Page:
He preferred to stay up very late at nights. . . . In general he preferred to remain upright and would each day stand rigidly in the same spot for periods varying from 1 to 3 hours. . . .
. . . Movement by the patient was associated with visual perceptual distortion of the environment which he described at various times as "a flatness," "a flat streak of colour," "a...
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SOURCE: "Towards 'Bartleby the Scrivener'," in The Stoic Strain in American Literature, edited by Duane J. MacMillan, University of Toronto Press, 1979, pp. 19-41.
[Stern is an American critic. In the following excerpt, he assesses critical perspectives on "Bartleby, the Scrivener." ]
When Ishmael asserted that the changefulness of life 'requires a strong decoction of Seneca and the Stoics to enable you to grin and bear it,' he was offering a jocular way to handle the shock and horror that accompany the discovery of our human oneness in our common, mortal victimization by the conditions of life. 'Bartleby the Scrivener' is a tale of that discovery, not by seafarers in the vastness of natural force and space, but by landlubbers in claustral immurement.
Some critics are tempted to find stoic heroism in the pallid law-office clerk and to dismiss the lawyer-narrator as merely a wicked victimizer. Other critics more wisely sense a more complex connection between the two men. When I follow the lead offered by a view of Bartleby as stoic hero, I find that treating the tale as an example of Bartleby's stoicism results in oversimplifications and dead ends that do not account for tone and imagery. The insistence on stoicism is negatively useful because it leads to the conclusion that Melville was playing with other, deeper aspects of victimization than grinning and bearing it. Attempts to heroize...
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SOURCE: " 'Bartleby the Scrivener': A Simple Reading," in Arizona Quarterly, Vol. 41, No. 2, Summer, 1985, pp. 143-51.
[In the following essay, Murphy contends that "Bartleby, the Scrivener" is a metaphorical story about the inner life of one individual, the lawyer. ]
It is a fact not generally acknowledged that "Bartleby, the Scrivener" is a story with only one character—the lawyer who tells it. Bartleby is simply an aspect of The Lawyer's character, long suppressed. Ginger Nut, Nippers, and Turkey are other facets of his personality or stages in his career. Even personages with "walk-on" parts like The Grubman, The Turnkey, and The Landlord are not separate characters, but parts of The Lawyer.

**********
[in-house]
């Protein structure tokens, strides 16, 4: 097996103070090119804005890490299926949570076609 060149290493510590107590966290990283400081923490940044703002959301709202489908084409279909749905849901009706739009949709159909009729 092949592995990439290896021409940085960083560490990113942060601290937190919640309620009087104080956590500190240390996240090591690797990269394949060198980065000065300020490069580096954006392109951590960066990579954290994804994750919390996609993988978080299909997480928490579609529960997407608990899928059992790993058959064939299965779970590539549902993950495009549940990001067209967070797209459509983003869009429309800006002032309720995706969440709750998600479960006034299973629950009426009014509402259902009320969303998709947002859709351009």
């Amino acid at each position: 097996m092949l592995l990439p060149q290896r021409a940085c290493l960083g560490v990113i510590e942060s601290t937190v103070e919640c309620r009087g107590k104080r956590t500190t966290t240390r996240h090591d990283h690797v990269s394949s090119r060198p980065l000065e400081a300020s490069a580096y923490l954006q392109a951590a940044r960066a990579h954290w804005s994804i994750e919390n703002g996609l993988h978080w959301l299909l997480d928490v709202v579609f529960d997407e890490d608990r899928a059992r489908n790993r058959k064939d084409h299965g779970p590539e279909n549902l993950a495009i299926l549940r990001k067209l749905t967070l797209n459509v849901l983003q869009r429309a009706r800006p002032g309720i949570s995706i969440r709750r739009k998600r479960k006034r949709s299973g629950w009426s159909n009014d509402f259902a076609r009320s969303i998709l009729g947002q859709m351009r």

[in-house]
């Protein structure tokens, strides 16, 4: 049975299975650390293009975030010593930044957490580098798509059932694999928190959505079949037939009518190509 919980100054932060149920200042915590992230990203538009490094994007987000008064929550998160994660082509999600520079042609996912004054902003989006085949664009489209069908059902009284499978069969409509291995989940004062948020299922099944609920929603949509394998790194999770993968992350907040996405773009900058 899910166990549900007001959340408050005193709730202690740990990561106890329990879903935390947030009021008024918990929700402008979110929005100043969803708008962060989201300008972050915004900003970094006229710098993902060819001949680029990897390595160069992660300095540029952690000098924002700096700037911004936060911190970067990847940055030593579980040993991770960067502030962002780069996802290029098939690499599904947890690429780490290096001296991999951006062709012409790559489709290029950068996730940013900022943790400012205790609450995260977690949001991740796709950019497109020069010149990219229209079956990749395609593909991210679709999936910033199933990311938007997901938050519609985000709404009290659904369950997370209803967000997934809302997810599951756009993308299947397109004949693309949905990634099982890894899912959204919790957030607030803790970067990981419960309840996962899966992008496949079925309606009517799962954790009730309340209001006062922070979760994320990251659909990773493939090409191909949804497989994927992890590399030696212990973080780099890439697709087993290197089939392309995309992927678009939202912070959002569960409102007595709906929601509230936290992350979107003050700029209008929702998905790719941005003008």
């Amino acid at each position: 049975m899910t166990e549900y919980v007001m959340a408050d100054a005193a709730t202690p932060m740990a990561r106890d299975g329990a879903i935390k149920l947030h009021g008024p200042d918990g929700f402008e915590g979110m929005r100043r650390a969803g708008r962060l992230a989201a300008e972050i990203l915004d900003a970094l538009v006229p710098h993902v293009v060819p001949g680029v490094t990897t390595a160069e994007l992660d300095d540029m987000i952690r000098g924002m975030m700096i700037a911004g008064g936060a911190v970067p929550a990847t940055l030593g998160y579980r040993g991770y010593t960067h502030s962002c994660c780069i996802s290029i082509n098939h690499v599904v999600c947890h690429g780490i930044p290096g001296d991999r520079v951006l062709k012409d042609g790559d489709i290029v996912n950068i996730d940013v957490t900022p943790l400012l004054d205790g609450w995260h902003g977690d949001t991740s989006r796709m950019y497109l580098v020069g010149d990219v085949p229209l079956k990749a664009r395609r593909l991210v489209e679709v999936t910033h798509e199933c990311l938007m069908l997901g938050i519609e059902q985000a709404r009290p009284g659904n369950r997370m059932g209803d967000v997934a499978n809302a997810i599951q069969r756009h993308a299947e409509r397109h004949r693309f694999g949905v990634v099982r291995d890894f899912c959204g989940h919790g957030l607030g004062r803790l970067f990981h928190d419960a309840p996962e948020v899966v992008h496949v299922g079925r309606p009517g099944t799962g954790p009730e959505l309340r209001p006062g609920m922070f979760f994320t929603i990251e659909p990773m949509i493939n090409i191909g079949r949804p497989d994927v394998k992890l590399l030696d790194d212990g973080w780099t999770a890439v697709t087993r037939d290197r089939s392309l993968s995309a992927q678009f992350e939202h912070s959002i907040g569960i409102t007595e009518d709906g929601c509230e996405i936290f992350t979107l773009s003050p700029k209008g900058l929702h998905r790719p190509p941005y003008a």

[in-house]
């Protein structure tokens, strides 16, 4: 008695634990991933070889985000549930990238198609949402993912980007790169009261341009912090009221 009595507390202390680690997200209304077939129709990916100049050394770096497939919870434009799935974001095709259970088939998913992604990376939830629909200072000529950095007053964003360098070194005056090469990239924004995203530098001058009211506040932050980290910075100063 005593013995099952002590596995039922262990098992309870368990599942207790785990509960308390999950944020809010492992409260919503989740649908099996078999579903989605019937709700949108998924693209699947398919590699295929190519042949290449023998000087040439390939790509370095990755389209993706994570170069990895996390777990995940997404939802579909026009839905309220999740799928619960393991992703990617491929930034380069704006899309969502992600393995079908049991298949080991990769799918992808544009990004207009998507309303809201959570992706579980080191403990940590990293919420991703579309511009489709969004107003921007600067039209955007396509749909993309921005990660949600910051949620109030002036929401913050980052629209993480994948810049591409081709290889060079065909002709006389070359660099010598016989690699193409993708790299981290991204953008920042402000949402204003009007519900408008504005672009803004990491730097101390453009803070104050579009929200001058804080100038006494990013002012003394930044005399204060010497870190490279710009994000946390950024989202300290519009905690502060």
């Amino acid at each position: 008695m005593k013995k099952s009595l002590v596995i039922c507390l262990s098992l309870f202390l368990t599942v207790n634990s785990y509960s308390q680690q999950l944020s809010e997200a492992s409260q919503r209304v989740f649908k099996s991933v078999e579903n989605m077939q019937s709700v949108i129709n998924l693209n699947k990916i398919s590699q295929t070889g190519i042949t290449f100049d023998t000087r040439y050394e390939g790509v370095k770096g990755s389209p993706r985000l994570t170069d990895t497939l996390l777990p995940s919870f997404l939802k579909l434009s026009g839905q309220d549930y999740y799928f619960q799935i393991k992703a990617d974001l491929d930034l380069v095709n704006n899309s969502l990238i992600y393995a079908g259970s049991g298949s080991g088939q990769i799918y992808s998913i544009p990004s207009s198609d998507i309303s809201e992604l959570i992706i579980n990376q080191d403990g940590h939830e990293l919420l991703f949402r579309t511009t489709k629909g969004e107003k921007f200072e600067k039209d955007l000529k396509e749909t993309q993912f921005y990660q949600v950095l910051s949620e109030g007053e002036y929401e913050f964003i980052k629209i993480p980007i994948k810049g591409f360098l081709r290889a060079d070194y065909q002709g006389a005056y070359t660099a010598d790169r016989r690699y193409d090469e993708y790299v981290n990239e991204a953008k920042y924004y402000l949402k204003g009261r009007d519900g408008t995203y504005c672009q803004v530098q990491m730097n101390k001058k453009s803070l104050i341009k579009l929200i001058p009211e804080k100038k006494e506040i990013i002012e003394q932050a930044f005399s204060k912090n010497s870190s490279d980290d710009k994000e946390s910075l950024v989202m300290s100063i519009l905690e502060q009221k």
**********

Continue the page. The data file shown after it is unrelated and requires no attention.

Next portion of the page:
The lawyer is a lawyer, of course, but it might be possible to see him as The Writer or The Successful Popular Writer. Certainly some critics have seen him as that, and Bartleby as the serious but less successful writer like Melville himself. No doubt other occupations, though not all, might be read in for The Lawyer. Full Profesor, for example, whose bartlepart would prefer not to teach Freshman Composition with its endless checking of copy. But the author has chosen a lawyer and has given him a local habitation if not a name.
The namelessness is important; it has been noticed, but its significance has not been much dwelt upon. The lawyer may not be exactly...
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SOURCE: "Up Wall Street towards Broadway: The Narrator's Pilgrimage in Melville's 'Bartleby the Scrivener'," in Studies in Short Fiction, Vol. 24, No. 3, Summer, 1987, pp. 263-70.
[In the following essay, Forst contends that "Bartleby, the Scrivener" records a spiritual awakening undergone by the narrator. ]
"No materials exist," says Bartleby's worldly employer, for "a full and satisfactory biography of this man."
For nothing is ever "ascertainable" about such men, except what our own "astonished eyes" tell us. Perhaps such men hardly "exist" except deep in our mythic imaginations where, as archetypes, they rest, until their presence is urged forth by the call of touching, sympathetic imaginations, Coleridge's, Melville's, Conrad's. Or the writers of Isaiah, or the Gospels.
But the surprising thing is not that we should discover such a mythic presence in this character—after all, we've met Ahab and Billy Budd. The surprising thing is that it should be recognized by an elderly, conservative, "eminently safe" prudent, methodical attorney-at-law, whose vision has been long dimmed by unambition and the dolor of pencils and dust in his walled-in quarters in New York's financial district. Exactly what "materials" are missing? Do not the parts make up the whole? Has not everyone by the mid-nineteenth century caught the spirit of Positivism and Scientism?...
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Bebb, Bruce. " 'Bartleby': An Annotated Checklist of Criticism." In Bartleby the Inscrutable: A Collection of Commentary on Herman Melville's Tale "Bartleby the Scrivener, " edited by M. Thomas Inge, pp. 199-238. Hamden, Conn.: Archon Books, 1979.
Descriptive catalogue of criticism organized chronologically by publication date.
Newman, Lea Bertani Vozar. "Bartleby, the Scrivener." In her A Reader's Guide to the Short Stories of Herman Melville, pp. 19-78. Boston: G. K. Hall, 1986.
Extended overview of critical perspectives on "Bartleby, the Scrivener," accompanied by a comprehensive list of essays and books containing interpretations of the story. The bibliography is organized alphabetically by critic name.
Abcarian, Richard. "The World of Love and the Spheres of Fright: Melville's 'Bartleby the Scrivener.' " Studies in Short Fiction 1, No. 3 (Spring 1964): 207-15.
Studies the development of the relationship of the lawyer to Bartleby in order to reveal the lawyer's growing realization that he is symbolically linked with Bartleby, whose condition represents the human condition.
Abrams, Robert E. " 'Bartleby' and the Fragile Pageantry of the Ego." ELH 45, No. 3 (Fall 1978): 488-500.
Argues that the mystery of the self is evidenced...